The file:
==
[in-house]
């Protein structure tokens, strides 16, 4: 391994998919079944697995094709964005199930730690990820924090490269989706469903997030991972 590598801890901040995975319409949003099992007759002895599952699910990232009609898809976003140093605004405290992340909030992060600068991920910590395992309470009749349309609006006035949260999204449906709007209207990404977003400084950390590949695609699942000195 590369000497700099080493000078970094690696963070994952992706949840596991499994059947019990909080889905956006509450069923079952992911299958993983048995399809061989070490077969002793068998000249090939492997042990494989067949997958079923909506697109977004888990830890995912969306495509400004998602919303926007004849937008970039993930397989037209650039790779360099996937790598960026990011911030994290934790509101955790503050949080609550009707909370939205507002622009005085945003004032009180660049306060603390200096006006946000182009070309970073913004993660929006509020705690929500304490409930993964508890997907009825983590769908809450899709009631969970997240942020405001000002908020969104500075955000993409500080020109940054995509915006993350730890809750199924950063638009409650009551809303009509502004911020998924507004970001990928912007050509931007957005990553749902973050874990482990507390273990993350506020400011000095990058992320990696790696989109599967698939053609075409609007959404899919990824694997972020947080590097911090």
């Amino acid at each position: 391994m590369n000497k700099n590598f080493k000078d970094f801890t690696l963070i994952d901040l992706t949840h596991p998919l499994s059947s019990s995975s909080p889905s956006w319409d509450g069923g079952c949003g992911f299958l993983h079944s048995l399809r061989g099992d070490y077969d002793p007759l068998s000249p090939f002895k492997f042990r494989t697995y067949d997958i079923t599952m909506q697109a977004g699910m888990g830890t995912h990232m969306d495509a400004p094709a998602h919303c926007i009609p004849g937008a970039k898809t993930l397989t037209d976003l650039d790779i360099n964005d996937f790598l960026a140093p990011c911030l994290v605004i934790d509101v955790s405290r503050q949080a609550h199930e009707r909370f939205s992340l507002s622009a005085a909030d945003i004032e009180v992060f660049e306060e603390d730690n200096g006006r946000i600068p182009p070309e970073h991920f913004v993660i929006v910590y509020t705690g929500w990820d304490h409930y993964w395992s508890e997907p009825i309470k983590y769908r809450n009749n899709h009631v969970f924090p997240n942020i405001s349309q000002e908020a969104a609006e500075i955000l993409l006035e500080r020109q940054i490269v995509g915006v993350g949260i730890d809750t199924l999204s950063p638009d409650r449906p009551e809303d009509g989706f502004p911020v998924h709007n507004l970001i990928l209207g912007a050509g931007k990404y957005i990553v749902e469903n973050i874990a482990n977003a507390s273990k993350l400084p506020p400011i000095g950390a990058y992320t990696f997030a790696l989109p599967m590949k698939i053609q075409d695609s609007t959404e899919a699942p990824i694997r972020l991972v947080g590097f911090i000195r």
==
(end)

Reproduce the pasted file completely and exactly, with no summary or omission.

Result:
[in-house]
């Protein structure tokens, strides 16, 4: 391994998919079944697995094709964005199930730690990820924090490269989706469903997030991972 590598801890901040995975319409949003099992007759002895599952699910990232009609898809976003140093605004405290992340909030992060600068991920910590395992309470009749349309609006006035949260999204449906709007209207990404977003400084950390590949695609699942000195 590369000497700099080493000078970094690696963070994952992706949840596991499994059947019990909080889905956006509450069923079952992911299958993983048995399809061989070490077969002793068998000249090939492997042990494989067949997958079923909506697109977004888990830890995912969306495509400004998602919303926007004849937008970039993930397989037209650039790779360099996937790598960026990011911030994290934790509101955790503050949080609550009707909370939205507002622009005085945003004032009180660049306060603390200096006006946000182009070309970073913004993660929006509020705690929500304490409930993964508890997907009825983590769908809450899709009631969970997240942020405001000002908020969104500075955000993409500080020109940054995509915006993350730890809750199924950063638009409650009551809303009509502004911020998924507004970001990928912007050509931007957005990553749902973050874990482990507390273990993350506020400011000095990058992320990696790696989109599967698939053609075409609007959404899919990824694997972020947080590097911090």
């Amino acid at each position: 391994m590369n000497k700099n590598f080493k000078d970094f801890t690696l963070i994952d901040l992706t949840h596991p998919l499994s059947s019990s995975s909080p889905s956006w319409d509450g069923g079952c949003g992911f299958l993983h079944s048995l399809r061989g099992d070490y077969d002793p007759l068998s000249p090939f002895k492997f042990r494989t697995y067949d997958i079923t599952m909506q697109a977004g699910m888990g830890t995912h990232m969306d495509a400004p094709a998602h919303c926007i009609p004849g937008a970039k898809t993930l397989t037209d976003l650039d790779i360099n964005d996937f790598l960026a140093p990011c911030l994290v605004i934790d509101v955790s405290r503050q949080a609550h199930e009707r909370f939205s992340l507002s622009a005085a909030d945003i004032e009180v992060f660049e306060e603390d730690n200096g006006r946000i600068p182009p070309e970073h991920f913004v993660i929006v910590y509020t705690g929500w990820d304490h409930y993964w395992s508890e997907p009825i309470k983590y769908r809450n009749n899709h009631v969970f924090p997240n942020i405001s349309q000002e908020a969104a609006e500075i955000l993409l006035e500080r020109q940054i490269v995509g915006v993350g949260i730890d809750t199924l999204s950063p638009d409650r449906p009551e809303d009509g989706f502004p911020v998924h709007n507004l970001i990928l209207g912007a050509g931007k990404y957005i990553v749902e469903n973050i874990a482990n977003a507390s273990k993350l400084p506020p400011i000095g950390a990058y992320t990696f997030a790696l989109p599967m590949k698939i053609q075409d695609s609007t959404e899919a699942p990824i694997r972020l991972v947080g590097f911090i000195r």